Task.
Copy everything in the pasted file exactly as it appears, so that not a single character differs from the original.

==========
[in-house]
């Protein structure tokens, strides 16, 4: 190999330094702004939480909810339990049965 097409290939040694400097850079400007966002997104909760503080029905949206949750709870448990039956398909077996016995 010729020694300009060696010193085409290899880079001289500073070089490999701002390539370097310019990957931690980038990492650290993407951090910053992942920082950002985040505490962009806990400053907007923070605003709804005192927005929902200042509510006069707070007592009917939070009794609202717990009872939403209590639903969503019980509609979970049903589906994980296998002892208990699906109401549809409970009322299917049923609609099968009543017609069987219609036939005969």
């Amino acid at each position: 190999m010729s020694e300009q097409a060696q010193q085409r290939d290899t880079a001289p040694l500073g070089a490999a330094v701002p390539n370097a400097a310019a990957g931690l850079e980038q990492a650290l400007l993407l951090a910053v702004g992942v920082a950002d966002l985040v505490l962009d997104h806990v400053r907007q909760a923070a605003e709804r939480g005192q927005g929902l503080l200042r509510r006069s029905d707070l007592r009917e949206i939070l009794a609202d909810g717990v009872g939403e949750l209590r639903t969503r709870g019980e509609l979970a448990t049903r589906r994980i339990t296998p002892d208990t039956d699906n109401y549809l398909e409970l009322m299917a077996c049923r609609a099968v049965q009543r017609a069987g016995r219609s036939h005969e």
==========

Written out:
[in-house]
């Protein structure tokens, strides 16, 4: 190999330094702004939480909810339990049965 097409290939040694400097850079400007966002997104909760503080029905949206949750709870448990039956398909077996016995 010729020694300009060696010193085409290899880079001289500073070089490999701002390539370097310019990957931690980038990492650290993407951090910053992942920082950002985040505490962009806990400053907007923070605003709804005192927005929902200042509510006069707070007592009917939070009794609202717990009872939403209590639903969503019980509609979970049903589906994980296998002892208990699906109401549809409970009322299917049923609609099968009543017609069987219609036939005969």
């Amino acid at each position: 190999m010729s020694e300009q097409a060696q010193q085409r290939d290899t880079a001289p040694l500073g070089a490999a330094v701002p390539n370097a400097a310019a990957g931690l850079e980038q990492a650290l400007l993407l951090a910053v702004g992942v920082a950002d966002l985040v505490l962009d997104h806990v400053r907007q909760a923070a605003e709804r939480g005192q927005g929902l503080l200042r509510r006069s029905d707070l007592r009917e949206i939070l009794a609202d909810g717990v009872g939403e949750l209590r639903t969503r709870g019980e509609l979970a448990t049903r589906r994980i339990t296998p002892d208990t039956d699906n109401y549809l398909e409970l009322m299917a077996c049923r609609a099968v049965q009543r017609a069987g016995r219609s036939h005969e």